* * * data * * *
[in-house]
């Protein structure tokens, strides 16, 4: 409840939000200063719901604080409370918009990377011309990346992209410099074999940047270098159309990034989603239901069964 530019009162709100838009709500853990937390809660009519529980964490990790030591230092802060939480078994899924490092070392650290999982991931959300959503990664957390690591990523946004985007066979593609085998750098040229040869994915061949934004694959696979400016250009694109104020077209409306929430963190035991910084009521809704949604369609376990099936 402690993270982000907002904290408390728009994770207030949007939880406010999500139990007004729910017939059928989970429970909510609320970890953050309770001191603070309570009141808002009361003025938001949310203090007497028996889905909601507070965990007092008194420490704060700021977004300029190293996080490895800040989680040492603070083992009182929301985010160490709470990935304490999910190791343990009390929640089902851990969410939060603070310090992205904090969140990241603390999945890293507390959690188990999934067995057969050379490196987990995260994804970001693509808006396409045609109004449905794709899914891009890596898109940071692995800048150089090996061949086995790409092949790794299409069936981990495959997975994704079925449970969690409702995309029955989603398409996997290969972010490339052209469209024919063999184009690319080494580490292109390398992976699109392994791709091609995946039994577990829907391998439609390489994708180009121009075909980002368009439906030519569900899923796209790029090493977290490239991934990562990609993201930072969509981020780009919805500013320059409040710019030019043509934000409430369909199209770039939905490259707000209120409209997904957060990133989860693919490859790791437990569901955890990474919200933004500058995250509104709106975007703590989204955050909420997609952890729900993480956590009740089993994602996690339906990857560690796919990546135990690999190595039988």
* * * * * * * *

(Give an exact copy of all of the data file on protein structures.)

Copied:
[in-house]
């Protein structure tokens, strides 16, 4: 409840939000200063719901604080409370918009990377011309990346992209410099074999940047270098159309990034989603239901069964 530019009162709100838009709500853990937390809660009519529980964490990790030591230092802060939480078994899924490092070392650290999982991931959300959503990664957390690591990523946004985007066979593609085998750098040229040869994915061949934004694959696979400016250009694109104020077209409306929430963190035991910084009521809704949604369609376990099936 402690993270982000907002904290408390728009994770207030949007939880406010999500139990007004729910017939059928989970429970909510609320970890953050309770001191603070309570009141808002009361003025938001949310203090007497028996889905909601507070965990007092008194420490704060700021977004300029190293996080490895800040989680040492603070083992009182929301985010160490709470990935304490999910190791343990009390929640089902851990969410939060603070310090992205904090969140990241603390999945890293507390959690188990999934067995057969050379490196987990995260994804970001693509808006396409045609109004449905794709899914891009890596898109940071692995800048150089090996061949086995790409092949790794299409069936981990495959997975994704079925449970969690409702995309029955989603398409996997290969972010490339052209469209024919063999184009690319080494580490292109390398992976699109392994791709091609995946039994577990829907391998439609390489994708180009121009075909980002368009439906030519569900899923796209790029090493977290490239991934990562990609993201930072969509981020780009919805500013320059409040710019030019043509934000409430369909199209770039939905490259707000209120409209997904957060990133989860693919490859790791437990569901955890990474919200933004500058995250509104709106975007703590989204955050909420997609952890729900993480956590009740089993994602996690339906990857560690796919990546135990690999190595039988």